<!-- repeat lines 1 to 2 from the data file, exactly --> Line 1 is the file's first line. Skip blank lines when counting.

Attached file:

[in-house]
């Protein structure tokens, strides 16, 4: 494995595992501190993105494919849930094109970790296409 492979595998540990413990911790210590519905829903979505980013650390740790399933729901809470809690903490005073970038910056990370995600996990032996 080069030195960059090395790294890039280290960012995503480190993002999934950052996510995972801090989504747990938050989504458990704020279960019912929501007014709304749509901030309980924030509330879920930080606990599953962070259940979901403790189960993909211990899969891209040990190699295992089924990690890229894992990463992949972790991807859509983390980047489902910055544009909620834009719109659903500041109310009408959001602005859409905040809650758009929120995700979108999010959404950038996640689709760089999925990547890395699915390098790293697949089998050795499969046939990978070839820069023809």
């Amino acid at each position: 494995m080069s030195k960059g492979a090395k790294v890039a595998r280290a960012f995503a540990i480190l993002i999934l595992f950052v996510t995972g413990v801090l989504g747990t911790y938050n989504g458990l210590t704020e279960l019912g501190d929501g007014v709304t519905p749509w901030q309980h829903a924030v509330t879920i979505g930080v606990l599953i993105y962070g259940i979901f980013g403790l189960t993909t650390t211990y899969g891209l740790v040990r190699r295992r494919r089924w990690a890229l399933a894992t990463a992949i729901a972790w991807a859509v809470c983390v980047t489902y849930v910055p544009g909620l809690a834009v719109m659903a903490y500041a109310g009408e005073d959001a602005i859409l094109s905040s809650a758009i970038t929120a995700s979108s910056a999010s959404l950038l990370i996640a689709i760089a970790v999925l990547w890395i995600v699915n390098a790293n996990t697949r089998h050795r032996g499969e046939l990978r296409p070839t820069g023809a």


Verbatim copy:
[in-house]
């Protein structure tokens, strides 16, 4: 494995595992501190993105494919849930094109970790296409 492979595998540990413990911790210590519905829903979505980013650390740790399933729901809470809690903490005073970038910056990370995600996990032996 080069030195960059090395790294890039280290960012995503480190993002999934950052996510995972801090989504747990938050989504458990704020279960019912929501007014709304749509901030309980924030509330879920930080606990599953962070259940979901403790189960993909211990899969891209040990190699295992089924990690890229894992990463992949972790991807859509983390980047489902910055544009909620834009719109659903500041109310009408959001602005859409905040809650758009929120995700979108999010959404950038996640689709760089999925990547890395699915390098790293697949089998050795499969046939990978070839820069023809």